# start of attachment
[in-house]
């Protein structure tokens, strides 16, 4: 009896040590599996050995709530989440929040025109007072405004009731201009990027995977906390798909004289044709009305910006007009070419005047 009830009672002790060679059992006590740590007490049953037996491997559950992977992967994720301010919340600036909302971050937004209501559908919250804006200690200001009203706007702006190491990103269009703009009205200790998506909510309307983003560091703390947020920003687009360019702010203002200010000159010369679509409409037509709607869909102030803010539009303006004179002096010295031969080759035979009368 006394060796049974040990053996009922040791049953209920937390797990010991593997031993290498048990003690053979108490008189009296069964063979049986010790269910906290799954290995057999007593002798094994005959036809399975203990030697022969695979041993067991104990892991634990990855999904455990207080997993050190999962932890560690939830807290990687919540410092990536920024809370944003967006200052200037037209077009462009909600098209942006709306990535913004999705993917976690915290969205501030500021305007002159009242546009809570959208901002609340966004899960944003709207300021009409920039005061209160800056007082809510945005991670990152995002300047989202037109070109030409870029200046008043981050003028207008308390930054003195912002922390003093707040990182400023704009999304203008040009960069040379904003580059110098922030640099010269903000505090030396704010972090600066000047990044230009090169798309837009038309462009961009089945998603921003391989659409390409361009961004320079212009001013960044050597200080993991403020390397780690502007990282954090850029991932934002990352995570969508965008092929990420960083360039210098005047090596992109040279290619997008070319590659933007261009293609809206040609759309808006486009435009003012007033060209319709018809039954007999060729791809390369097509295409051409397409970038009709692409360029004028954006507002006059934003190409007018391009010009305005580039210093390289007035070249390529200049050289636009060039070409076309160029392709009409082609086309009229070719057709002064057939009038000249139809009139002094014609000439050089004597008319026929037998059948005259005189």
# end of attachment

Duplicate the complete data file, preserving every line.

[in-house]
């Protein structure tokens, strides 16, 4: 009896040590599996050995709530989440929040025109007072405004009731201009990027995977906390798909004289044709009305910006007009070419005047 009830009672002790060679059992006590740590007490049953037996491997559950992977992967994720301010919340600036909302971050937004209501559908919250804006200690200001009203706007702006190491990103269009703009009205200790998506909510309307983003560091703390947020920003687009360019702010203002200010000159010369679509409409037509709607869909102030803010539009303006004179002096010295031969080759035979009368 006394060796049974040990053996009922040791049953209920937390797990010991593997031993290498048990003690053979108490008189009296069964063979049986010790269910906290799954290995057999007593002798094994005959036809399975203990030697022969695979041993067991104990892991634990990855999904455990207080997993050190999962932890560690939830807290990687919540410092990536920024809370944003967006200052200037037209077009462009909600098209942006709306990535913004999705993917976690915290969205501030500021305007002159009242546009809570959208901002609340966004899960944003709207300021009409920039005061209160800056007082809510945005991670990152995002300047989202037109070109030409870029200046008043981050003028207008308390930054003195912002922390003093707040990182400023704009999304203008040009960069040379904003580059110098922030640099010269903000505090030396704010972090600066000047990044230009090169798309837009038309462009961009089945998603921003391989659409390409361009961004320079212009001013960044050597200080993991403020390397780690502007990282954090850029991932934002990352995570969508965008092929990420960083360039210098005047090596992109040279290619997008070319590659933007261009293609809206040609759309808006486009435009003012007033060209319709018809039954007999060729791809390369097509295409051409397409970038009709692409360029004028954006507002006059934003190409007018391009010009305005580039210093390289007035070249390529200049050289636009060039070409076309160029392709009409082609086309009229070719057709002064057939009038000249139809009139002094014609000439050089004597008319026929037998059948005259005189």